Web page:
7.  In May SMMT called for the regulation to embrace a risk based approach rather than an approach based on substance production volumes. However, the proposals adopted by the College of Commissioners in October failed to take this into consideration. Industry highly values the importance of manufacturing and marketing safe products, and it is in the interest of producers and users of chemical substances to produce and market safe and tested goods.

  8.  The automotive industry strongly believes that prioritisation of substances should depend on risk instead of tonnage. Industry accepts that is in everybody's interest to introduce more stringent testing requirements for dangerous substances, even if used in small quantities. It is essential to identify where the real concerns are and to channel resources to address those concerns adequately. Based on the experience gained here, lower risk substances could then be examined at a later stage.


  9.  SMMT believes that REACH as proposed could lead to cost increases and negative effects on European competitiveness. We understand that the Commission believes that one of the keys to defending the competitive position of the European chemicals industry is making every effort to ensure that new EU legislation become the international norm.

  10.  However, what is in principle a worthy statement in practice fails to address and assess the reality of the global business environment. The Commission's proposal has undoubtedly unintended competitive effects, as EU producers of articles will have to cope to a much greater extent than non-EU producers with the provisions of the regulation. European downstream users will be at significant disadvantage in terms of cost and ability to innovate when compared with non EU competitors. Companies that are able to do so will be likely to be forced to increase non-EU sourcing.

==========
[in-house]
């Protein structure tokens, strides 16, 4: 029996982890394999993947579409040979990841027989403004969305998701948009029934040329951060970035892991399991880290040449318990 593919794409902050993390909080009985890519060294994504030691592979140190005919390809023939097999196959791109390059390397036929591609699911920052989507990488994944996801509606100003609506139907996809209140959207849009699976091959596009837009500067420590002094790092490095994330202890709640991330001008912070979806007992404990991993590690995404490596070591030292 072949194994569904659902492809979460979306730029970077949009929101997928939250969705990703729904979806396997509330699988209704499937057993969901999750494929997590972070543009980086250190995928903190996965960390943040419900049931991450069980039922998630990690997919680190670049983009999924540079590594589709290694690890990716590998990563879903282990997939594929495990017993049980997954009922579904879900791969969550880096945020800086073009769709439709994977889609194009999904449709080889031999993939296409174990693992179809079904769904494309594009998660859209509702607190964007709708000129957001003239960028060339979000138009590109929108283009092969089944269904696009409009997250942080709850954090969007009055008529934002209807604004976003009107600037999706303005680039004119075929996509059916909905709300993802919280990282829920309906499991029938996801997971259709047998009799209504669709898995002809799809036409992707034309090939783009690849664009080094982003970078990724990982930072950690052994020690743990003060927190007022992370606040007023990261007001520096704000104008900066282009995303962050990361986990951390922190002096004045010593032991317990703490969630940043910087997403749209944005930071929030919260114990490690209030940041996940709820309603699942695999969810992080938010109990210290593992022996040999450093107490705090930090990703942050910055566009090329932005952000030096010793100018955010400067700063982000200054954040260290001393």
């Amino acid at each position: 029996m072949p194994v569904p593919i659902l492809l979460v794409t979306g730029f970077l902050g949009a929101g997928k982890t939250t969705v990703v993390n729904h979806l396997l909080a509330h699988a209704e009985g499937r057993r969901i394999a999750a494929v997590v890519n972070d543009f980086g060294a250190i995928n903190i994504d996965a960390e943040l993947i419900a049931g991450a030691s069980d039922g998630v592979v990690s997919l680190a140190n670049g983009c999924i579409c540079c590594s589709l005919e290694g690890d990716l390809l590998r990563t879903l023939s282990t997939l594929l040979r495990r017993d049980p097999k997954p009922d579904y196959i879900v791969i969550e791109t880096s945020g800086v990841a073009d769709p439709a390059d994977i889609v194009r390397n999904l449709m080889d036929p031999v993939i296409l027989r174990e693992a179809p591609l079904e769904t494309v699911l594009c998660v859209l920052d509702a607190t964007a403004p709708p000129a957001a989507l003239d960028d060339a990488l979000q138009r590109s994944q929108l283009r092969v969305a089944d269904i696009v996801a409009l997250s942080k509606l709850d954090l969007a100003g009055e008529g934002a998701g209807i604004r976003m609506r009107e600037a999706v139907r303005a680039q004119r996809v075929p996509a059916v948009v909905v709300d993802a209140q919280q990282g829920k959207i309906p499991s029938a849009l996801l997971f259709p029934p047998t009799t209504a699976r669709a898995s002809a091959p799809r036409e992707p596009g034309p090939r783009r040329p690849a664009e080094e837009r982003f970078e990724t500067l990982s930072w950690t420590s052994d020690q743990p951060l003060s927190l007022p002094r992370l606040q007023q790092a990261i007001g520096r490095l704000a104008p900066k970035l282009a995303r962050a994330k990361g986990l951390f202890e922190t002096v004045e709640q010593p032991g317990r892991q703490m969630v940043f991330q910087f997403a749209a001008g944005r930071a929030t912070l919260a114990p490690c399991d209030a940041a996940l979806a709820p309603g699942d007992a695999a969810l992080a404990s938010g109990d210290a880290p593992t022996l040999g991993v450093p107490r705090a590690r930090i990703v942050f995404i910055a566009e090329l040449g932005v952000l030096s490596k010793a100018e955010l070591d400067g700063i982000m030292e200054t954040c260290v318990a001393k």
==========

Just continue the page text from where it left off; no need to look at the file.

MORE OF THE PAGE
11.  SMMT believes that standardised "exposure categories" should replace the use specific scenarios currently envisaged by the proposals. The proposed use specific scenarios raise issues related to confidentiality, flexibility and workability.

    —  Confidentiality—Downstream users may not want their suppliers to know how a particular substance is used.

    —  Flexibility—Downstream users may want to use a substance for a specific use not originally communicated to the supplier of chemicals.

    —  Workability—A small European firm, which lacks relevant staff time and training, may find it impossible to communicate all the uses of a substance to an overseas importer of chemicals.


  12.  REACH, which will overhaul the way chemical substances are regulated across the EU, will greatly affect not only the Chemical industry, but also the many downstream users. SMMT believes that all its members will be affected by the new legislation, considering that each vehicle is manufactured from 10,000 to 15,000 components, comprising up to 10,000 substances. Overall, we believe that the impact of the proposals will be greater than that of other recent substance restriction legislation such as the ELV Directive.

  13.  It is also unclear exactly how the proposed requirements would affect the automotive supplier community. Manufacturing a complex automotive component can involve a number of transactions among various automotive suppliers that may be based in different countries. In some instances, confidential information may need to be maintained as these transactions take place.

  14.  SMMT calls for the proposals to be used as an opportunity to put in place an effective framework that will protect consumers from dangerous chemicals, without acting as a trade deterrent to EU member countries or being overly burdensome on businesses.

January 2004